(CNN) - The college admissions scandal reinforced for many what they have long believed: That the process can be gamed by those with wealth and influence.
It has spurred discussions about why factors such as donations, athletics and legacy status are baked into the admissions process, which has traditionally benefitted wealthy families. Yet affirmative action, which is intended to help underrepresented minorities, gets intense scrutiny and legal challenges.
"Some people have said wealth is affirmative action for white people," said Anthony Jack, an assistant professor of education at Harvard University.
It is not affirmative action that threatens the fairness in the college admissions process, its supporters say, but rather the advantages of the rich and powerful.
Fifty people -- from Hollywood stars and top industry CEOs to college coaches and standardized test administrators -- are accused of participating in a scheme to cheat on admissions tests and to get students into leading institutions as athletes regardless of their abilities, prosecutors revealed Tuesday in a federal indictment.
"These families exposed a system and I hope (this) injects into the American imagination just how much money and backdoor ways that wealthy, especially white wealthy families, get into college and universities," Jack said.
Larry Summers, the former Harvard University president, told CNN's Christiane Amanpour that there needs to be a lot of soul-searching in higher education.
Americans are "not entirely wrong" to think "that elites are rigging the system for their own benefit and for the benefit of their families," he said.
Discourse around affirmative action
The scandal has hit a nerve, going beyond discussions about elitism and raising issues of race.
"Imagine believing it's affirmative action that's the problem with college admissions," the ACLU tweeted.
Jack says there is a connection between the scandal and affirmative action.
"It's so written into the American imagination that these spots (at prestigious institutions) are for white people and anytime a black student or a Latinx student gets in, it's taking a spot away from them. That's not what's happening," said Jack, the author of "The Privileged Poor," about the experience of low-income students at elite universities.
"What this is exposing," he said of the scandal, "is the steps and the leaps and bounds that wealthy families take to secure a spot that is rightfully no one's -- that they think they have proprietary ownership of."
Many underrepresented minorities say they're constantly having to prove themselves and their qualifications for a spot.
A person of color has to "prove yourself at every turn," said Tiffany Cross, the co-founder and managing editor of The Beat DC, in a panel discussion on "CNN Tonight" with Don Lemon.
"You can be an Ivy League graduate and show up to the table and somebody's going to question your existence there. Nobody ever asked, 'How did this basic, ordinary person next to me, who isn't a person of color, earn their space here?'"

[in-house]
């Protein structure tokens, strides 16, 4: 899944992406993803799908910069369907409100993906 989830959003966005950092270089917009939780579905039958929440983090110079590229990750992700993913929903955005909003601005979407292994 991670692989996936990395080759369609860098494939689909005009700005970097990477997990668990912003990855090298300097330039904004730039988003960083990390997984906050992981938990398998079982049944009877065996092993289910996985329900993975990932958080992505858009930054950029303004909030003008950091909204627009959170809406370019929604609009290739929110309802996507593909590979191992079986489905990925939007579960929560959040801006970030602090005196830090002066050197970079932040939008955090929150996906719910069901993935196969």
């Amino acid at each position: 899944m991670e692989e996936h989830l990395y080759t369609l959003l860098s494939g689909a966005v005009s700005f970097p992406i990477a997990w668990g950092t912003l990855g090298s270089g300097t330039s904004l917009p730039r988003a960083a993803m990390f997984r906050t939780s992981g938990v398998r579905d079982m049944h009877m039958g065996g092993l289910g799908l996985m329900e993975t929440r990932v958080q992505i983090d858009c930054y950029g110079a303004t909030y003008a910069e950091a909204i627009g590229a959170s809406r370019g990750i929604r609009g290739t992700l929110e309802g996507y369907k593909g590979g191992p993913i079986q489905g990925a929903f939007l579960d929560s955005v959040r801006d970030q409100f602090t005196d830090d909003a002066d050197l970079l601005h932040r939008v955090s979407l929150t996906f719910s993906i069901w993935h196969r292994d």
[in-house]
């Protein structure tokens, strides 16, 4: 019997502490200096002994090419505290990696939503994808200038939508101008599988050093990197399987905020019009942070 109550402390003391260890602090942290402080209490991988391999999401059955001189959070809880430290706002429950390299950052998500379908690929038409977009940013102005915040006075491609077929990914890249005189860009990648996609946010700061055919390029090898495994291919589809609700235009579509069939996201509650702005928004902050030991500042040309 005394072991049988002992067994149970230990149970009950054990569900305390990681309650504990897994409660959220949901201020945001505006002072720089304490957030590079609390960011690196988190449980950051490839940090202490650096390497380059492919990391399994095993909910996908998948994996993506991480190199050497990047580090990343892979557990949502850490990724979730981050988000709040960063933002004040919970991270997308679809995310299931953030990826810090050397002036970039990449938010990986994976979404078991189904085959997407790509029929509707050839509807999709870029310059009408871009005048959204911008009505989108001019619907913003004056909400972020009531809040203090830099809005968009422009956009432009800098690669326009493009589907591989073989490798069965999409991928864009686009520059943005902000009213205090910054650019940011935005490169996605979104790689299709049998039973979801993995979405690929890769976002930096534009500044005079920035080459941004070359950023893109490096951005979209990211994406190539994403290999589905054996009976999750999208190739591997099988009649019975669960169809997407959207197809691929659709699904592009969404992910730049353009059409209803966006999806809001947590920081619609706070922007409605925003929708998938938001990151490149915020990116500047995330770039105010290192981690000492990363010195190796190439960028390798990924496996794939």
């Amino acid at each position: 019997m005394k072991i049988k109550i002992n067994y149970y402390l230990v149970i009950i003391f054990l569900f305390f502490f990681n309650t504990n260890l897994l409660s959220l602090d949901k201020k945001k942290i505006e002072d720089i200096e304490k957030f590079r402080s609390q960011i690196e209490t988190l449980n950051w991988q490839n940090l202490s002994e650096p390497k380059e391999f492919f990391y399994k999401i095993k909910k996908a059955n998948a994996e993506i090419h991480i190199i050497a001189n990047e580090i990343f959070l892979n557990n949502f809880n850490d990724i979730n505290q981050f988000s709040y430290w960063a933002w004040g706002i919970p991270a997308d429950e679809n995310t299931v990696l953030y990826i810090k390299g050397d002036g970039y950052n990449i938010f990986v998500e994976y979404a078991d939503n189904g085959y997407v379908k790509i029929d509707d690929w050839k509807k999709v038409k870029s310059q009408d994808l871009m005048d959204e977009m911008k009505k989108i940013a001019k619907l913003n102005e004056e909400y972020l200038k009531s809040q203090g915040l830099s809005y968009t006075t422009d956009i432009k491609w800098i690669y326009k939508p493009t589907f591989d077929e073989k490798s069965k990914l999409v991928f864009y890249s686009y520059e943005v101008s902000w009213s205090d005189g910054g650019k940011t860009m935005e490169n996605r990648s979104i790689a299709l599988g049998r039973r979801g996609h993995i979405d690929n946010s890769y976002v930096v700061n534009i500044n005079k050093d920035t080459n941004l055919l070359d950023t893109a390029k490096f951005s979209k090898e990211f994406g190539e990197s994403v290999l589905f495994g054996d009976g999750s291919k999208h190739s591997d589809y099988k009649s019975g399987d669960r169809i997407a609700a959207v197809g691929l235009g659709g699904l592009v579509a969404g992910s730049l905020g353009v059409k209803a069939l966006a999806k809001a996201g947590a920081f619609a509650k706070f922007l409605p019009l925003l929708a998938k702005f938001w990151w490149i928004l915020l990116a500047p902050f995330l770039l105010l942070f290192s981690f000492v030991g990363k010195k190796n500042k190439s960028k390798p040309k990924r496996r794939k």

Yet there is little discussion about underqualified white students who benefit from preferences in the admissions process such as sports, family influence and legacies, some say.
Legacies are applicants who are regarded preferentially because they are the children of alumni. They also tend to be white and wealthy, wrote Daniel Golden, the author of the 2006 book "The Price of Admission: How America's Ruling Class Buys Its Way into Elite Colleges."
Athletes of patrician sports, such as sailing or water polo, are recruited to college athletics. These types of sports aren't accessible for students from inner-city schools.
"It shows the hypocrisy of the elevated status that legacies and athletes get in the admissions process," Jack said. "There's no moral, social or political justification for those two groups to get preferential treatment in admissions."
These preferences benefit mostly white and wealthy applicants, but aren't part of the ongoing debate about affirmative action and what should be considered in the admissions process, he said.
Meanwhile affirmative action remains the target of several lawsuits, including a pending case against Harvard, that was brought on behalf of several Asian-American students by a group called Students for Fair Admissions. The group was set up by Edward Blum, a longtime opponent of affirmative action who in the past has used white plaintiffs to challenge racial policies.
The group argues that Harvard disfavors high-achieving Asian-Americans and gives a boost to African-American, Hispanic and other traditional beneficiaries of affirmative action.
"They're really a conservative group who is using the face of Asian students to say that they're taking admissions access from Asian students to give them to black and brown people," Cross said during a Tuesday panel discussion.
"It's interesting that the privileged people will have other people of color thinking that we stole something from them. They're not going after privileged people."
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